A Scottish research group composed of a bike org called Developing Mountain Biking in Scotland, the Scottish Borders Health and Social Care Partnership’s Galashiels Resource Center, and Edinburgh Napier University, have been studying the positive mental health benefits of mountain biking since September. They hope to have hard data about the results of their study soon, but so far the results on the ground have the researchers and cycling advocates feeling pretty optimistic: Participants have been “buzzing from enjoyment” after their rides, exactly what you’d hope for with mental health therapy.

And I would know, I’ve been self-medicating with mountain bikes for a while now.

“It certainly seems to have been one of the best-attended programs the partnership has delivered with staff reporting an exceptional response from everyone taking part,” said Robert McCulloch-Graham, the partnership’s chief of health and social integration.

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UK off-roading. Photo: John Gough

Each week, riders in the study were given mountain bikes and sent out on two-hour rides through the Glentress trail system near Peebles, Scotland, about 20 miles south of Edinburgh. It was hoped the unique combination of being outside, exercising, overcoming difficulties on the trail, and learning new skills that mountain biking can provide would show immediate positive benefits to participants suffering from mental health issues.

“Not only did [health care workers] find it useful to be able to work with participants in a real-life setting, they were also able to observe some genuine progress being made in terms of personal resilience, self-efficacy, social skills, and confidence,” said McCulloch-Graham.

“We think this is a fantastic program and through our observations we can see that the participants really enjoyed mountain biking and the experience,” said Edinburgh Napier University sports psychologist Tony Westbury.

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The hope is to quantify the specific benefits the pilot program provided, then use that information to build mountain biking for mental health programs throughout Scotland. Scottish doctors have been open to the idea of getting outside for health and well-being for some time now, with Shetlands Islands doctors prescribing hiking, or “nature prescriptions” for all sorts of health issues.

 

The author’s therapist couch. Photo: Housman

Purely from an anecdotal perspective, this makes perfect sense to me. Mountain biking has proved to be something of a lifeline in my own struggles with mental health issues.

Mountain biking became an integral part of my outdoor activity toolkit last year. Almost immediately, I started to see the bike as a salve for nagging anxiety issues I’ve struggled with since childhood.

For years, I’ve relied mostly on a combination of talk therapy, meditation, and working out in a gym to quiet the hamster wheel of an anxious mind spinning out of control. Surfing, something my life has revolved around for the better part of 25 years, can often serve to enhance anxiety, paradoxically. Too many variables out of my control—swell size, winds, tides, sandbars—often means scrambling to surf when all those hoops align with a free couple of hours to easily be jumped through. Missing waves provoked anxiety. Missing work to surf did the same.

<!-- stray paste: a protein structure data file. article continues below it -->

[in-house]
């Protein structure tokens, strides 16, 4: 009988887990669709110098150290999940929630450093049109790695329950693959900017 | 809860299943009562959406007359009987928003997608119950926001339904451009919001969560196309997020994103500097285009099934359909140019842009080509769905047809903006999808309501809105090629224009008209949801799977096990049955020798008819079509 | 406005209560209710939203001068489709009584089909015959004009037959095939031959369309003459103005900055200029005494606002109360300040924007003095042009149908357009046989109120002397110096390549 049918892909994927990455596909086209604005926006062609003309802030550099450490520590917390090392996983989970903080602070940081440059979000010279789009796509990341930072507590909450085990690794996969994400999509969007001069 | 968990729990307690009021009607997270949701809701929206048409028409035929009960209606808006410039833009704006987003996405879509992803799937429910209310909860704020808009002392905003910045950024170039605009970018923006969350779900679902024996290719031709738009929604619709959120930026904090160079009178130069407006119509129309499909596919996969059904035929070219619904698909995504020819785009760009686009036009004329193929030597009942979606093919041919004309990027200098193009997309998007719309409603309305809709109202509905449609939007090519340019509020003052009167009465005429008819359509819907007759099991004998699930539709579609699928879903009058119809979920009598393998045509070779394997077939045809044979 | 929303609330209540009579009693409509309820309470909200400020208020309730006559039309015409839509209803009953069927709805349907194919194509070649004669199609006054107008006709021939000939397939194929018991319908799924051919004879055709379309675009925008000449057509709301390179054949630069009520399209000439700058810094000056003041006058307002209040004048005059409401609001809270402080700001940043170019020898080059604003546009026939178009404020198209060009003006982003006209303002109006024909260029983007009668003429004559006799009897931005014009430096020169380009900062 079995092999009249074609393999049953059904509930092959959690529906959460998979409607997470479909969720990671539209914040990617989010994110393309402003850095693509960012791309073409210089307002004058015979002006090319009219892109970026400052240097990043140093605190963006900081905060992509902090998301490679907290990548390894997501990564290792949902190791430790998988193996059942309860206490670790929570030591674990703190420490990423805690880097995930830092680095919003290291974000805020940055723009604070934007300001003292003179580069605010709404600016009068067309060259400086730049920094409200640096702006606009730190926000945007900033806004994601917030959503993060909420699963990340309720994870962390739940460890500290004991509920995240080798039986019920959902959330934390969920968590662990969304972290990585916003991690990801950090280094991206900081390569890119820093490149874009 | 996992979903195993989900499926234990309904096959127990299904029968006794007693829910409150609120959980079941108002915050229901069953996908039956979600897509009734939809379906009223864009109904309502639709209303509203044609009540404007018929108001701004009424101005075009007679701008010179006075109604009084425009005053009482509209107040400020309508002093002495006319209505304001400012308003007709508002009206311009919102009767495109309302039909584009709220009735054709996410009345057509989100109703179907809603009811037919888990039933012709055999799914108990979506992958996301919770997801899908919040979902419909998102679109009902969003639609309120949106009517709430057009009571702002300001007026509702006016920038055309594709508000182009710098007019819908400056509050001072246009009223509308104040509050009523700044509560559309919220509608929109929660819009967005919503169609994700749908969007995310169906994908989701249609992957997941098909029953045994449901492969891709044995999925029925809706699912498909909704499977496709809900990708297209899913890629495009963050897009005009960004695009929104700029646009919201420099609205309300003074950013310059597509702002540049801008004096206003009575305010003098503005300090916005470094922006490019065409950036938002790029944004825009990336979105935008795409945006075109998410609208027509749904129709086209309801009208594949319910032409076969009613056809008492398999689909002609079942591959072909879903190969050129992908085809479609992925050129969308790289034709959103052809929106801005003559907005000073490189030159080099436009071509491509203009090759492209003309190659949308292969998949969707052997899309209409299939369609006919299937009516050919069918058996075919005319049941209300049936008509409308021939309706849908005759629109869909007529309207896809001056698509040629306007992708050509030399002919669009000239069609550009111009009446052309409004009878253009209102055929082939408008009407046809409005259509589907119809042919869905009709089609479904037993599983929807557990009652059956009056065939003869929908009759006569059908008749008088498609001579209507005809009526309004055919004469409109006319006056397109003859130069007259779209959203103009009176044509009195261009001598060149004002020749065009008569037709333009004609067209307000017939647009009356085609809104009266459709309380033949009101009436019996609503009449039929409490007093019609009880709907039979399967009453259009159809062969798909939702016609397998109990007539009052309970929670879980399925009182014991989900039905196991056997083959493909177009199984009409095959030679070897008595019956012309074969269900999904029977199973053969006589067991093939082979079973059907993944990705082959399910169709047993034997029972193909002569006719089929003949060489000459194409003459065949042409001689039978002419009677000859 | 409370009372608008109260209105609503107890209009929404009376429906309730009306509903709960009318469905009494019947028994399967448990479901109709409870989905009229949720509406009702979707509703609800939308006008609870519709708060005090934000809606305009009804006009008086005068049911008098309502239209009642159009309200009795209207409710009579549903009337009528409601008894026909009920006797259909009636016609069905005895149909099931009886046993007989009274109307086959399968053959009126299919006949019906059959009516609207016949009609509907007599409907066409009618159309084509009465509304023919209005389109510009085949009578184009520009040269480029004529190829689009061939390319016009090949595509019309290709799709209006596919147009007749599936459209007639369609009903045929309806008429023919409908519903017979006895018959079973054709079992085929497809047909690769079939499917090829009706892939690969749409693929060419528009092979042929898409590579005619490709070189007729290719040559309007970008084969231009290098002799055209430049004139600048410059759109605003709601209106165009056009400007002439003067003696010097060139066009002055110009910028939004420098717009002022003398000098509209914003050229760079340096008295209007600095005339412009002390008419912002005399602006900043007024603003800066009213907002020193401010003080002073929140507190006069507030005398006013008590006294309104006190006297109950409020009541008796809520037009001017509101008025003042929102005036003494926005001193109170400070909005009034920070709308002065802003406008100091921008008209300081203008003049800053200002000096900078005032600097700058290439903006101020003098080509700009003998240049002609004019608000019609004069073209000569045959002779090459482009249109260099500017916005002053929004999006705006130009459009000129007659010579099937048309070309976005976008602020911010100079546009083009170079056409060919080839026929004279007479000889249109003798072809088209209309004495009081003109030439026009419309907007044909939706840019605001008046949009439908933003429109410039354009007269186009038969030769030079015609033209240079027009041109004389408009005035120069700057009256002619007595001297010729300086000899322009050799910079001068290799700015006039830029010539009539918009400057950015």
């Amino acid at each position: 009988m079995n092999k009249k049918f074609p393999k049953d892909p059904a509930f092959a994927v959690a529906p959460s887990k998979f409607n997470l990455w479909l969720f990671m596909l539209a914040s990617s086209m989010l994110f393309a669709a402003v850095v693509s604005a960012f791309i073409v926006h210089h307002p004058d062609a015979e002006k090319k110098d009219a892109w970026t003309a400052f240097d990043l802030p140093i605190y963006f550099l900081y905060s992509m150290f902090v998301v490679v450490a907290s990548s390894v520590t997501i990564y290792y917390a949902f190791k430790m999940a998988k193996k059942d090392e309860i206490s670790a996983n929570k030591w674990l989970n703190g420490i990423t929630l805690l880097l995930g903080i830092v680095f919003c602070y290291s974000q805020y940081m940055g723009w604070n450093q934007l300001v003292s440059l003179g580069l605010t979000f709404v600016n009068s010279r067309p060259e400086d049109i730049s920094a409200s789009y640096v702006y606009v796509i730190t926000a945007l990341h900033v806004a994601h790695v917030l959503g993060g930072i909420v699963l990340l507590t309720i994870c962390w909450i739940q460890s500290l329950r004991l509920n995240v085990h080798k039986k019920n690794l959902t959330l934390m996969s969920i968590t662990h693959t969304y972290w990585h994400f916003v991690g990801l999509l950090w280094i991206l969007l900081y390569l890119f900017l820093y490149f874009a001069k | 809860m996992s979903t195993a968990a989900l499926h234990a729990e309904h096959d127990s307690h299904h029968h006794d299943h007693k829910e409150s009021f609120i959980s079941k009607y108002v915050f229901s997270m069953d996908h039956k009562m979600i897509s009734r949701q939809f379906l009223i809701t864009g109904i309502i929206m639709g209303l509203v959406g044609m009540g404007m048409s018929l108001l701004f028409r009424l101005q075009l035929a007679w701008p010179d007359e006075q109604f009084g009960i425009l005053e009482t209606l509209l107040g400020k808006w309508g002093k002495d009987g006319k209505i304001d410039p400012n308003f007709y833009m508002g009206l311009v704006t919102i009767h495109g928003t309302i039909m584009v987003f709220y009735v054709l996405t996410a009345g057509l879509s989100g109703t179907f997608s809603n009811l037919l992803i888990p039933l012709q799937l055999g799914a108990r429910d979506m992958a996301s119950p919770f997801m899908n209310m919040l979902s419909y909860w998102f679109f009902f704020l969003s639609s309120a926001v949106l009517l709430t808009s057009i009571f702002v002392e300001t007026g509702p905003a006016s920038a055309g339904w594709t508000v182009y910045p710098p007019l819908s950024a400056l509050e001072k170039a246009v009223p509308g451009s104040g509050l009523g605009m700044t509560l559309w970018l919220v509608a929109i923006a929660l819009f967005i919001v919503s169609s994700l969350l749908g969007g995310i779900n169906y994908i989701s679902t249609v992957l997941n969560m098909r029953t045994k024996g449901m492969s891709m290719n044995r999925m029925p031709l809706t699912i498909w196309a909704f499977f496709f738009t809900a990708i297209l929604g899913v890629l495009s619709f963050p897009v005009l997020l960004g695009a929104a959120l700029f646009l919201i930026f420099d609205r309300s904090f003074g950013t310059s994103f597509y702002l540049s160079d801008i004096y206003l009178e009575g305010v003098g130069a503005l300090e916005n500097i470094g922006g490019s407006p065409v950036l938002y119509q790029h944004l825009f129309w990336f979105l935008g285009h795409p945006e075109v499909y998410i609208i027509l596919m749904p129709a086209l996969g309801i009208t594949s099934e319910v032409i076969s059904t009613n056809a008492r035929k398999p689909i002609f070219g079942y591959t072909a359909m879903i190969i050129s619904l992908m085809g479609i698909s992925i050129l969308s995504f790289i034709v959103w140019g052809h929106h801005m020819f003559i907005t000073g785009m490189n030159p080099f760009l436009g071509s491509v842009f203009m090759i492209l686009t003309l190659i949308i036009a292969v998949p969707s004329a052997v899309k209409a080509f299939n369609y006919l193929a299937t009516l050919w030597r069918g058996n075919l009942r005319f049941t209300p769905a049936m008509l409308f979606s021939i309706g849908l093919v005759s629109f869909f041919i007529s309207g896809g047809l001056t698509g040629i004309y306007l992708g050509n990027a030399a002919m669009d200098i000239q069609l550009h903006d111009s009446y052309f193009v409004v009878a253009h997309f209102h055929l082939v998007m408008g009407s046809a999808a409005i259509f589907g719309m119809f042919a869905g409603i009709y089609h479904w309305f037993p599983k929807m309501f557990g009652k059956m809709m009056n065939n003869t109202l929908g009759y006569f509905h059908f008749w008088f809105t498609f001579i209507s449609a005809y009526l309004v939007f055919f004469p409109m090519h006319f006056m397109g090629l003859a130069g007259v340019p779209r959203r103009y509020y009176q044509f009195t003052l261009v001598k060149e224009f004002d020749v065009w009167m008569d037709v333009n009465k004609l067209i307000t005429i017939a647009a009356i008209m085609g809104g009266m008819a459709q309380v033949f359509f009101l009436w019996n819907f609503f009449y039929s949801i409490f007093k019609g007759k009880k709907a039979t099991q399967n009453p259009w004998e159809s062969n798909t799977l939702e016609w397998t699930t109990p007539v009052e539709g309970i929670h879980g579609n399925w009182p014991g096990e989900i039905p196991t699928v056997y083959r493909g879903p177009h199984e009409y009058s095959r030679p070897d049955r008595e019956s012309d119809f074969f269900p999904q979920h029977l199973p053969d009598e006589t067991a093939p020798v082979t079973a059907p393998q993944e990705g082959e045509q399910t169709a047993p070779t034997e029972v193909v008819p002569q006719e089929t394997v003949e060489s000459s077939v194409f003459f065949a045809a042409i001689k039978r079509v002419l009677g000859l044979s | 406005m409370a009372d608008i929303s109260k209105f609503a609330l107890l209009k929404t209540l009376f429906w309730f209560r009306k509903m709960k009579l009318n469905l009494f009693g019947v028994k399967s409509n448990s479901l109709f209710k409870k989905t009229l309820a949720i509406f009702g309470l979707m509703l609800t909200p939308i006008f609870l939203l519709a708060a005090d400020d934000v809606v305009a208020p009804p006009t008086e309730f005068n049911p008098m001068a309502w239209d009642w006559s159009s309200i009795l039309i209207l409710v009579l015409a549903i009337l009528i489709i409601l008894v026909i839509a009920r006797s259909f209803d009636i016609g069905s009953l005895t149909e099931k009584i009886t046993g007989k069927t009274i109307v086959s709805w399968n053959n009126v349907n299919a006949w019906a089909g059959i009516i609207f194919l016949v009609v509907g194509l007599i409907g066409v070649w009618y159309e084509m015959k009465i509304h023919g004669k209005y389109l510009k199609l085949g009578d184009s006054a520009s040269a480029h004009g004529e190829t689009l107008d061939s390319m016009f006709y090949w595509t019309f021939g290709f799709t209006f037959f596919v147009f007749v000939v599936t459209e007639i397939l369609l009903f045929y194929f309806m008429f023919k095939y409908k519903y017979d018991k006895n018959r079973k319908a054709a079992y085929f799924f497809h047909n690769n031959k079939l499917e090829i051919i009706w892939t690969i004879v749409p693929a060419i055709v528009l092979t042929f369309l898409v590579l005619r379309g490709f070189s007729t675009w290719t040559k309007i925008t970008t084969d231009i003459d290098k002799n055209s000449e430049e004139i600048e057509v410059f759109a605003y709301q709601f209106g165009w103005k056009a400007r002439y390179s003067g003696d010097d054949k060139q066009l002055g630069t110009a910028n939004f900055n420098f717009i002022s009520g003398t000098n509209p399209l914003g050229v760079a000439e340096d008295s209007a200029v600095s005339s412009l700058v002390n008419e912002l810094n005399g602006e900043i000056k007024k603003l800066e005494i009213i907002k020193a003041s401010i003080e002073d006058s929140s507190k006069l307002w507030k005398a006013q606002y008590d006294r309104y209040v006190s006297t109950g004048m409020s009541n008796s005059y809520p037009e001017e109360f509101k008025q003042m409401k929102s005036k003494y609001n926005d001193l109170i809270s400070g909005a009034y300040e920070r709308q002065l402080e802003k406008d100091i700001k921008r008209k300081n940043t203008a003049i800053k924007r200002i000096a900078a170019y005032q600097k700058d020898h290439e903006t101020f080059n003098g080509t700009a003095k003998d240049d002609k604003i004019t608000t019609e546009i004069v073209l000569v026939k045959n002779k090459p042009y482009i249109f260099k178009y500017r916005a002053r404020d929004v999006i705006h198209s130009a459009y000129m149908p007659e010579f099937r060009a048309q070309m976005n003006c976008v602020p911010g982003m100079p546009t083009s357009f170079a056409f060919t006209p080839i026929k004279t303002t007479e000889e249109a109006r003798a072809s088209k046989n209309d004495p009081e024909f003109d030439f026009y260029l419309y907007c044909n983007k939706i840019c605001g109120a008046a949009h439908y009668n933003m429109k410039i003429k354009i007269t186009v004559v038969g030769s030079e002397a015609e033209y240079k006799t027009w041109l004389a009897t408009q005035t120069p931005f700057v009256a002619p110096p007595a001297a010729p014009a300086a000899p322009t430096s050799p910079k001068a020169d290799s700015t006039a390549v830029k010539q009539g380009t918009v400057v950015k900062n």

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But the bike and the trails are always right there, waiting, just where I left them.

 

More thrilling than trail running, with all the same beauty. Photo: Tim Foster

Initially, I took to dirt riding because it looked fun as hell, and I like doing things that are fun as hell. I gave no thought whatsover to any positive developments for my mental health. But it wasn’t long, seriously, like three rides, before it became a daily must for me to swing a leg over the saddle and bomb down a singletrack somewhere, because it helped slow down my racing thoughts, and gave me something positive to look forward to at the end of the day.  A bit of scheduled adventure time.

Fortunately, I live a short drive, or long pedal, from Marin County, California, and its wonderland of redwood-lined trails and fireroads, most with stunning views of the wild Pacific ocean, or cascading waterfalls, or both. Each afternoon I can show up at a favored trailhead and, unless it’s pouring down trail-wrecking rain, ride until I’m a sweaty, grinning mess.

For that hour or two, I’m not worried about anything. Not money, not climate change, not my soon-to-be daughter, not work stresses, not existential crises about choices made, not anxiety about anxiety itself. Nothing. I’m focusing on hammering the pedals to climb a nasty grade, flying over a rock garden as fast as I can, zooming through trees like I’m riding a speederbike on Endor, dodging Ewoks and Scout Troopers, the wind whistling, echoes of my shouted hoots lingering in the trees.

When I finally glide back to the trailhead, muddy, sometimes bloody, totally physically spent, my brain is pumping with endorphins and I wouldn’t have the energy to feel anxiety even if a mountain lion leapt at me from the bushes. It’s the closest I ever come to zen—while awake anyway.

 

Self-medicating. In a good way. Photo: William Hook

There’s a unique combination of fun and exhaustion in mountain biking that I haven’t found in any other activity. Trail running would seem to be a close cousin to singletrack riding, but it misses out on the visceral, grin-inducing, yew-generating thrill I get from mountain biking. Running is fun when you finish—I’m having fun on a bike from the moment my feet hit the pedals.

At this point, I’m not even sure what I’d do without that dose of feel good at the end of the day.

Right on, Scottish doctors and sports psychologists. You’re on the right (single) track.


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